•    Mark McCoy, Chemistry, "Development of a Point of Care Assay for Vitamin D."
•    Jonathan Alevy, Economics, and Co-PI Michael Young, Psychology, Illinois Institute of Technology, "Seasonality and Economic Behavior."
•    Jill Flanders Crosby, Theatre and Dance, and Co-PI Brian Jeffery, Theatre and Dance, "Secrets Under the Skin Art Installation."
•    John Lund, Electrical Engineering, "Wireless Sensor Nodes with Advanced Signal Analysis Capabilities for Expanded Sensor Network Applications."
•    Scott Hamel, Civil Engineering, "Design and Evaluation of Thin-shell Latex-modified Concrete Barrel Roof Units."
•    Kenrick Mock, Computer Science and Engineering and Co-PIs Bogdan Hoanca, Computer Information Systems, Stephanie Bauer and Raymond Anthony, Philosophy, and Yasuhiro Ozuru, Psychology, "Revealing Human Moral Decision Making Through Eye Tracking."
•    Joey Yang, Civil Engineering "Carbon Fiber Tape-Based Anti-Icing Technology for Wind Turbine Blades."
•    Dr. Andrew Puckett, Physics and Astronomy, and Co-PI Travis Rector, Physics and Astronomy, "Seed Funding for the Production of the Definitive Aurora Borealis Planetarium Show."
•    Jonathan Stecyk, Biological Sciences, "The Turtle Heart: A non-traditional model to understand and potentially treat human cardiovascular disease."
•    Jennifer Stone, English, "Language, Literature, and Technology in Alaska."
•    Patrick Tomco, Chemistry and Co-PIs Dr. Mark McCoy, Chemistry, and Steven Seefeldt, UAF Cooperative Extension Service, "Characterization of Aminopryralid Degradation in Alaska Soils."
•    Liliya Vugmeyster, Chemistry, and Co-PI Dmitry Ostrovsky, Mathematical Sciences, "Computational Modeling of Protein Flexibility via Bridging Polymer and Protein Sciences."

Watch for stories and updates on these works in progress at the UAA INNOVATE blog and in Seawolf Weekly , UAA's weekly newsletter.

Monday, February 4, 2013

INNOVATE celebrates its first birthday with reports from all 13 of the 2012 award recipients

Late in 2012, just two weeks before announcing the next round of 2013 INNOVATE award winners, Dr. Helena Wisniewski, vice provost for research and dean of the Graduate School, hosted a reception and information sharing session among the 13 winners from 2012.

Here is the list of 2012 winners and their projects.

Instrumented Mouthguard – Dr. Anthony Paris, Mechanical Engineering, and Co-PIs Dr. Jennifer Brock and Dr. John Lund, “Evaluation of Instrumentation to Assess Accelerations of the Head Due to Soccer Ball Heading.” Assisting the team were then-current mechanical engineering students Grant Birmingham and Lilan Smith.


The team demonstrated how INNOVATE funding allowed them to refine a next-generation instrumented mouthguard that effectively measures linear and angular accelerations of an athlete’s head, in this case, a soccer player heading balls. Refinements included decreasing the number of accelerometers in the mouthpiece from nine to six, streamlining their design and placement for ease of use in the mouth, and successfully determining accurate linear and angular accelerations.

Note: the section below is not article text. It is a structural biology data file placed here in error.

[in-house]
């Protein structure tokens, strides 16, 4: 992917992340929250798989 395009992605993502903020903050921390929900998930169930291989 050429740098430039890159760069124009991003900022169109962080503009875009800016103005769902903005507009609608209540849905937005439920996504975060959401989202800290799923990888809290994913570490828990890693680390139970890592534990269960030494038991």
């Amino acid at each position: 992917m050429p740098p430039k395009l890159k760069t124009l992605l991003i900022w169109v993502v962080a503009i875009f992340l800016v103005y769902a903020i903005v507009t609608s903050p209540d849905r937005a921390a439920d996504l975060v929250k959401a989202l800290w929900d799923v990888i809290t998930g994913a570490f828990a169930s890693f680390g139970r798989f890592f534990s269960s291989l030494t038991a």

This is an important step in the quest to develop accurate tools to measure the magnitude and nature of head impacts with the aim of understanding the biomechanics of head injury.

Ecosystem carrying capacity for caribou - Dr. Don Spalinger, Biological Sciences, and CO-PIs Dr. John Lund and Dr. Herb Schroeder, "The Trophic Dynamics of Nutrient Cycling in Western Alaska Tundra Ecosystems.

Graduate students Kate Legner and Brian Atkinson on Unimak.
INNOVATE funding allowed this team to acquire high resolution satellite imagery of Unimak Island in the Aleutians to map habitat. This island, just 72 miles long and 60 miles wide, is home to a declining caribou herd. To better understand their decline, Spalinger and his team are analyzing what the caribou eat. One thing they aren't eating is lichen, usually a normal staple of the caribou diet. It doesn't exist on Unimak. So, what are they eating?

Analyzing what the landscape offers, and through chemical analysis of what the caribou are eating, will lead to a better understanding of Unimak Island's carrying capacity for caribou.

The island work served as a testing ground for technique and approach. Now, the team will take their work to more herds throughout Western Alaska.

Download a PDF of their Nov. 30, 2012 presentation.

Long-lasting, cheap sensors make watching remote Alaska easier - Dr. John Lund, Electrical Engineering, and Co-PI Dr. Todd Peterson, "Ultra-Long Lifespan Wireless Sensore Devices for Asset Management."

Low-cost sensors to monitor important infrastructure.
The practical nature of this team's innovation is obvious in Alaska, where plenty of infrastructure is out of sight, from remote roads and bridges to pipelines and buildings.

They note that both in Alaska and nationwide, infrastructure from the building boom of the 1950s is starting to fail. In remote locations, often catastrophic failure is the first indication of a problem. Emergency repairs are costly and more and more, plastic and steel materials are used, with half the lifespan of concrete.

Their solution? Add a basic, wireless sensor requiring no battery. Cost? $16 per device.

Download a PDF of this team's presentation.
When you can't be there: Cheap, solar-powered sensors  to monitor remote Alaska infrastructure, January 2012